“It’s hard to get by”

Ginny is a pantry client a the mother of a teenage boy

Ginny is a Food Bank pantry client and the mother of a teenage boy. She shared her perspective with us in a recent conversation:

I grew up in San Francisco and before, you used to be able to get so much more for your money. And now it’s extremely hard to get by.

First things first, I pay my rent. And I pay the PG&E. And I pay the phone. Sometimes I’ll not pay one bill to pay for another. And then don’t pay for that bill to pay another bill just to keep everything caught up. To not get cut off. But it seems like I’m never out of the hole.

Then my son will be saying, “Ma, you got anything to eat?” And sad to say, a lot of times it’s like, “Mom, there’s nothing to eat.” That’s the worst thing, when your child is hungry and he can’t just get something to eat when he wants it. A lot of times, I eat less and sometimes don’t even eat so he can have something.

soup and rice at a Food Bank pantry

If we didn’t have the food bank, it would be a lot worse for my son. He’s a growing kid, he’s always hungry! And I’m always like, look, you gotta save something for another day. At our food bank here, we get vegetables and rice and a couple of things of juice. I appreciate it all, but you have to make it last. What I’ll do with certain kinds of vegetables we get – like onions, celery and bell pepper – is wash it off, soak it, cut it all up and freeze it. That way, it can stretch.

Then there’s Food Stamps. What happens with that is, they’ll deny me and then they give it to the child. It’s $200. I appreciate it, but once I asked them, how did you come up with $200? And the lady told me, “it’s not for you. It’s not for you, it’s for him. Six dollars and change every day for a month.”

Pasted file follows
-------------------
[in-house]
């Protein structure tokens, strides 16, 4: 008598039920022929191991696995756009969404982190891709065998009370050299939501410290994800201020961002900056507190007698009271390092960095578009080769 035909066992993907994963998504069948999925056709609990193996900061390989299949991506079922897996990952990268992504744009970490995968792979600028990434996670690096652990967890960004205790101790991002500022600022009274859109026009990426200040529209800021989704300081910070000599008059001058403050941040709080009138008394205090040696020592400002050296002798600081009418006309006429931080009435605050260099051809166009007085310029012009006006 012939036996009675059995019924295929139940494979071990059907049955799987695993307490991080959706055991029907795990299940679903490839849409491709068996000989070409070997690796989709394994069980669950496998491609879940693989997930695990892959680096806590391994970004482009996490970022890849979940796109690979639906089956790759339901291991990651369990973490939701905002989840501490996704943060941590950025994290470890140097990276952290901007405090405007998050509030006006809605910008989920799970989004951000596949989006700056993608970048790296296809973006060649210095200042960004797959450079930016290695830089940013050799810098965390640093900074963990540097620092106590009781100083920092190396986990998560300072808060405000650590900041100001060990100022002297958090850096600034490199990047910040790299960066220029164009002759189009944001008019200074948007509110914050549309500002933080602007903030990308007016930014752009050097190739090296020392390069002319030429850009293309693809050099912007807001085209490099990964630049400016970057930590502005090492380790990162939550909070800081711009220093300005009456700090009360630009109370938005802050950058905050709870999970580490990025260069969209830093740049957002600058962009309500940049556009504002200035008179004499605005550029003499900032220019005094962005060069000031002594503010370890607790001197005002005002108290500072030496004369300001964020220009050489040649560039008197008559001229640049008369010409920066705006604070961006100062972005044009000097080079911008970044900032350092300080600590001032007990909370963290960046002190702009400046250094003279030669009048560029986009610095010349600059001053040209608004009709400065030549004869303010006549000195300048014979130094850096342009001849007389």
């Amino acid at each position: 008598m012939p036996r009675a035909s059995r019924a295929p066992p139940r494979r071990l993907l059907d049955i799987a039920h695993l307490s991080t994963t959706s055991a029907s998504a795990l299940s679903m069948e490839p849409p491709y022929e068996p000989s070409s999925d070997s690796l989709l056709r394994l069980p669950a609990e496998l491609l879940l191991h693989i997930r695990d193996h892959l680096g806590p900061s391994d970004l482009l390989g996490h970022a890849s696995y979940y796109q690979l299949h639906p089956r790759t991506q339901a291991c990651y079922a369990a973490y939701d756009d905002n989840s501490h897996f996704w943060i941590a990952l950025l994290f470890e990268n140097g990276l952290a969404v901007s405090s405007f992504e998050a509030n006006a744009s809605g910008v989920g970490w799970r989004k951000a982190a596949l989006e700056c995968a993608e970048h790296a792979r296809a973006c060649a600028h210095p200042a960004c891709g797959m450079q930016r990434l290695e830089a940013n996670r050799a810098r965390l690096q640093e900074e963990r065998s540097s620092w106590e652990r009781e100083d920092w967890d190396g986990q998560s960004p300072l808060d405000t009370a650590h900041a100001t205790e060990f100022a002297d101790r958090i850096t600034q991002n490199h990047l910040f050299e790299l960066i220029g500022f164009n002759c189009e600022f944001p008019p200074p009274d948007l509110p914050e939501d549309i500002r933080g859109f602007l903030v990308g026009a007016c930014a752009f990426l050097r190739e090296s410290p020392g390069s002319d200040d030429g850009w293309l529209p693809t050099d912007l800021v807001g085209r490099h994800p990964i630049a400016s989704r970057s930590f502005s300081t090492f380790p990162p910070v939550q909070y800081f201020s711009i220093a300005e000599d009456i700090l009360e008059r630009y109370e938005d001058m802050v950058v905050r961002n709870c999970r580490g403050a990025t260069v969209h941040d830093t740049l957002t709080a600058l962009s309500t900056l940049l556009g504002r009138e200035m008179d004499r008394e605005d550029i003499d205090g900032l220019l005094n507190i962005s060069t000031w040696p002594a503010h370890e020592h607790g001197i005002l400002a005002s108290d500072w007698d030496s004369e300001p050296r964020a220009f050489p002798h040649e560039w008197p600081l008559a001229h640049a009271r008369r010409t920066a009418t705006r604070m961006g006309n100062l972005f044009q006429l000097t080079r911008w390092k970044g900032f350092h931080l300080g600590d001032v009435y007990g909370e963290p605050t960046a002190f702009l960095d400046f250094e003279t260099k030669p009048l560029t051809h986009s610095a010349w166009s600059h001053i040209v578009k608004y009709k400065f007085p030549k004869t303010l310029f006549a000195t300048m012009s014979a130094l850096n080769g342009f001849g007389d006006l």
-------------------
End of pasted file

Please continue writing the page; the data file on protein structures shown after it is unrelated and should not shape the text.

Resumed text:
My son comes first. I want him to go to college, most definitely. I don’t want my son to be another statistic. But to do that, he needs to grow up and learn to be a man. Children have to make mistakes to learn from them. So I give him a little leeway and he has his curfew and his cell phone so I can keep track of what he’s doing. I know a lot of people would say he really doesn’t need that phone. Well, I feel that he does. Because that keeps me sane – to know where he is, to know that he can check in with me.

Still, a lot of times, we get into arguments. And that is so ridiculous. To be yelling at your child because he ate. Because there’s no bread. To yell at your child because he drank all the milk. And that’s how you start your day. Your child gets up and says, “mom, what is there to eat?” “Well, THERE’S NOTHING TO EAT BECAUSE YOU ATE EVERYTHING!” It’s just ridiculous to be arguing with your child in the morning, on the way to school, because he don’t have nothing to eat. I mean, he feels like, “Hey. You had me. You should be able to feed me.” And you feel less than a mom.

I know it’s clear to him that I’m trying. But he’s just frustrated. How can he sit in school all day hungry? He wants to study business. He used to want to be an attorney. I’m trying to figure out how I’m going to pay for even one credit. I mean, look. I’ve been working since I was 12. Started out with a paper route, did a youth program and then I worked in the delis and the restaurants, but then I got injured. People don’t come onto this earth thinking they’re going to be poor. I’m just glad at least some people have love and compassion.

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6 Responses

  1. Wow, what a powerful, raw post. I feel for you two. Stay strong and focused and we, the folks in the bay area, will continue to support the food bank. UCLA has a program for free tuition for families in a lower income bracket. Check it out. They even have a food bank for students. Heard about it on KQED.
    My focus is with you for success.
    Hugs!

  2. This testimonial – from the heart- inspired me to donate much larger amounts to the SF Food Bank. Ginny is commited and responsible. I would be willing to be a “sponsor” for an individual family, anonymous or not, for Ginny and her son as she works toward her goals. Please contact me to do so. I would be honored and it would be in honor of my mother and father who always contributed their time and volunteered whenever needed their time and money whenever they could. Ronda Peterson Goldman.

  3. […]  Read more of Ginny’s story here.   […]

  4. […] if you had a teenaged boy in the house and were on food stamps! That’s the case with this food bank client. (For more real client stories, go […]

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